Making the Drawing
In preparation for Limuw | Santa Cruz Island, I spent two months reading scientific texts and four days exploring and photographing the island itself. The narrative arcs in this piece were teased from journal articles and books, and many details of the final drawing - the texture of rocks along the shore, for example - were informed by photographs taken on Santa Cruz Island (SCI). My time spent on SCI is very precious to me; my pre-trip research provided an intellectual architecture for my experience that heightened my emotional reaction to this incredible place. There were exhilarating moments of recognition, when I stumbled upon a rare plant species that I had read about in a journal article, and moments of incredible beauty that no amount of reading could have prepared me for: the tiny adrenaline rush of a bat, illuminated by headlamp, just inches from my face, or the joy of watching comical, clumsy pelicans diving for fish in the kelp forest. Moving forward with my artistic practice, I hope to continue to weave together the information from scientific texts with my personal experiences in wild places.
Sketching the Drawing
The drawing was sketched during my month long Artist Residency at Caldera in Sisters, Oregon. This residency was made possible by the Ford Family Foundation’s Golden Spot Award.
Each of the over 60 species in the drawing were lightly sketched on their own individual piece of tracing paper. I delicately cut out each of these sketches, so that I had over sixty small pieces of tracing paper shaped like flowers, foxes, birds and fish. Each piece was carefully labeled with the species' Latin and common name so I wouldn't forget what they were. I rolled a giant piece of tracing paper out onto the wall of my studio as my background. Then I taped all the species pieces up onto the tracing paper background and moved them about until they were roughly where I wanted them to appear in the final drawing, creating a giant species collage. I rolled a second giant piece of tracing paper across the wall, over top of all of the taped up pieces, so I could still see the collage underneath. Then I sketched out the drawing in its entirety, finessing the places where species overlapped, finalizing the poses of each of the plants and animals, and adding in background elements. I photographed this sketch and transferred it to my final drawing surface using a grid system.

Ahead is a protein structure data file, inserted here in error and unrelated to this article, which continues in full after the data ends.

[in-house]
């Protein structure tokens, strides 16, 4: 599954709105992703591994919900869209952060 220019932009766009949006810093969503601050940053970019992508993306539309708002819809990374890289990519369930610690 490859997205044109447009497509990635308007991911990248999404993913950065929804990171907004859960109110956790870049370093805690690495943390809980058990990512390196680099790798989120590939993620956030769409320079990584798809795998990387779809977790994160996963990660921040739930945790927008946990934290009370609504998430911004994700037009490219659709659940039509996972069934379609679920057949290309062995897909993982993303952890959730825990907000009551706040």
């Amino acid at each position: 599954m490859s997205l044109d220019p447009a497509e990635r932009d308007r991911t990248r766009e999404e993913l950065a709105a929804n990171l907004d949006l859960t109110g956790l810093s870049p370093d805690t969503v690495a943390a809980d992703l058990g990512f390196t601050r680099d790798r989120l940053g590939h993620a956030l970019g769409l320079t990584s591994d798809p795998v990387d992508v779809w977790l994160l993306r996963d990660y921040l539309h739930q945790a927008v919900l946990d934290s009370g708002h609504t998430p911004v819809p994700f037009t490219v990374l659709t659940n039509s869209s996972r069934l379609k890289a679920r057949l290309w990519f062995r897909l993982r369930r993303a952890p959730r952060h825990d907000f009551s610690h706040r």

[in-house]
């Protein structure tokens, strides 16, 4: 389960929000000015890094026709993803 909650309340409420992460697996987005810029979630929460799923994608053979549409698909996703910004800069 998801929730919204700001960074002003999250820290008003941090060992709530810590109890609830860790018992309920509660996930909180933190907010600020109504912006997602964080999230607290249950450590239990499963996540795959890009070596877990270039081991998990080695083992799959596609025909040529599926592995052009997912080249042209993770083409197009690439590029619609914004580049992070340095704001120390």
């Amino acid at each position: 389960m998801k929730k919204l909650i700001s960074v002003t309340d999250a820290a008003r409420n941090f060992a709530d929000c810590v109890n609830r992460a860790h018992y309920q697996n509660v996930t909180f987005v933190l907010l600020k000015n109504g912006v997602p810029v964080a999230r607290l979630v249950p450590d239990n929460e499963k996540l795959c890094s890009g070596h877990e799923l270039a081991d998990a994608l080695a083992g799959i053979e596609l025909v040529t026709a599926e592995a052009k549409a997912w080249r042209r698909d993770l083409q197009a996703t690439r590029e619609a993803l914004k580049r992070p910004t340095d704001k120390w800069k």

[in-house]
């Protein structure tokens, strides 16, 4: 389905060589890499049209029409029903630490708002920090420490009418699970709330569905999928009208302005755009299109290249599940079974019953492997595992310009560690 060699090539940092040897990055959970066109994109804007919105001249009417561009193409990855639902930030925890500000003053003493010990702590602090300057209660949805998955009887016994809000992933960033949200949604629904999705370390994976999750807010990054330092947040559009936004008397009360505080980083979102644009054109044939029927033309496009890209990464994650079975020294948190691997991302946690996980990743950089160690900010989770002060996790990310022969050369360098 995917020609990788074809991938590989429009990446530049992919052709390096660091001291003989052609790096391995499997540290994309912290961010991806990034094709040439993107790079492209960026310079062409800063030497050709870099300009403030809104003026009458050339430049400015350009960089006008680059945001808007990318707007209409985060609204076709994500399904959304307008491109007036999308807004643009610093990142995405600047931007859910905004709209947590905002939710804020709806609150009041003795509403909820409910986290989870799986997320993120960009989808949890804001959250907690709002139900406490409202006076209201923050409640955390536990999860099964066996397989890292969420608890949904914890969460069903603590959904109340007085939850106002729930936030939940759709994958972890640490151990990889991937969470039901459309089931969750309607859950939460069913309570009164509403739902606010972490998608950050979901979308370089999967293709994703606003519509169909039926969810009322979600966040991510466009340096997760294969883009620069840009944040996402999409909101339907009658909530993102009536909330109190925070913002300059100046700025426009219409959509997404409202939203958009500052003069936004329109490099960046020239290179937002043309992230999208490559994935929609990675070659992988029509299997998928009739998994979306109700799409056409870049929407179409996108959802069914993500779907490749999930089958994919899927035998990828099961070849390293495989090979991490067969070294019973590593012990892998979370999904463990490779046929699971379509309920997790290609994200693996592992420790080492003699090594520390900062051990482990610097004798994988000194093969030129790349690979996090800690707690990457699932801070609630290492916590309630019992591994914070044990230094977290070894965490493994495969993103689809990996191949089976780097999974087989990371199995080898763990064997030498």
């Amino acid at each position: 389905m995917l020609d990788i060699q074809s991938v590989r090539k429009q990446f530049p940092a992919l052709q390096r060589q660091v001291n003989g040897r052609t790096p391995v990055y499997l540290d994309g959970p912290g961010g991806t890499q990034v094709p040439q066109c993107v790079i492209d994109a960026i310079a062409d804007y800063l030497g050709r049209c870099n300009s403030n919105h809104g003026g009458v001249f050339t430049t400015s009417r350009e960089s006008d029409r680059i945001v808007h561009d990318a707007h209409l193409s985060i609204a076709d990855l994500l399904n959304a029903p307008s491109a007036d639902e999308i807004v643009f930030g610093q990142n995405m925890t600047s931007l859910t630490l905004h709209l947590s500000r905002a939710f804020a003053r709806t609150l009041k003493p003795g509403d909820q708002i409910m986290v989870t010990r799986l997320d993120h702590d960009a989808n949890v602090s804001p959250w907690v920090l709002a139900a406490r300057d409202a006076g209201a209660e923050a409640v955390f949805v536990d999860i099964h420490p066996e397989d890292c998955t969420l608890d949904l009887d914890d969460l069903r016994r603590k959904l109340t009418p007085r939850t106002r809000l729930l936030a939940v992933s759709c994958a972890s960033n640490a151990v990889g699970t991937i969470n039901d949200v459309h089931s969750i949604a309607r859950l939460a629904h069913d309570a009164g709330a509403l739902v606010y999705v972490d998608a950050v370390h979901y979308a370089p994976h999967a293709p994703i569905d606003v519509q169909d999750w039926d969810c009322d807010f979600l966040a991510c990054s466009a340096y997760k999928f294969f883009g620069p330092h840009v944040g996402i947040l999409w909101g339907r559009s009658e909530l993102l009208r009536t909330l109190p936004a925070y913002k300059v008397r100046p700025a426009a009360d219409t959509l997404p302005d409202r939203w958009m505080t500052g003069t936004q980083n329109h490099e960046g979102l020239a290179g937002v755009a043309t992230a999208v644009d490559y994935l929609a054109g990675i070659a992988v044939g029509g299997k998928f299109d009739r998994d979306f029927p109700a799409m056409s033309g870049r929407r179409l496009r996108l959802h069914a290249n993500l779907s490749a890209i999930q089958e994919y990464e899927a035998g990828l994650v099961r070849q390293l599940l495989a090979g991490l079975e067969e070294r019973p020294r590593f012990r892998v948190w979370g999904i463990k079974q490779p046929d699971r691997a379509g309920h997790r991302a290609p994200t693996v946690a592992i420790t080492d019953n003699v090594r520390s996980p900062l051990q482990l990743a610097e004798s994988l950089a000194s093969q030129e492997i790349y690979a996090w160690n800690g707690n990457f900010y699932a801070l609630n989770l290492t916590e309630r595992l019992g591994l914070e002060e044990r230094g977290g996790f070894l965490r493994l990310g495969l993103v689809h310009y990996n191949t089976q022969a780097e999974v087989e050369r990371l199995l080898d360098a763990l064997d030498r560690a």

Completing the Drawing
The drawing took over 300 hours to complete in my Portland studio using Staedtler Mars Lumograph pencils and Pentel Graphgear 500 mechanical pencils.
Exhibition at Light Grey Art Lab
Limuw | Santa Cruz Island was included in my 2017 solo show "Studies and Stories" at Light Grey Art Lab in Minneapolis, Minnesota. In addition to Limuw | Santa Cruz Island, this show included Return, a similarly large drawing exploring the California Floristic Province, and eleven studies from my residency at the Wrangell Mountains Center in Alaska.
The Digital Tour
Using Q42's ultra-res storytelling platform Micrio, I constructed a digital tour of the drawing that labels and discusses each of the over sixty species in the piece. The tour may be viewed here.
An 18 page book was produced to accompany "Studies and Stories." The book includes a center fold-out page of the entire drawing, closeup detail of sections of the piece, labels for each species, and extended text covering the drawing's narrative themes. Purchased details here.
I would love to have the opportunity to partner with non-profit groups to use this drawing for educational programing. If you would like to discuss opportunities further, please email me at zoekellerdraws [at] gmail.com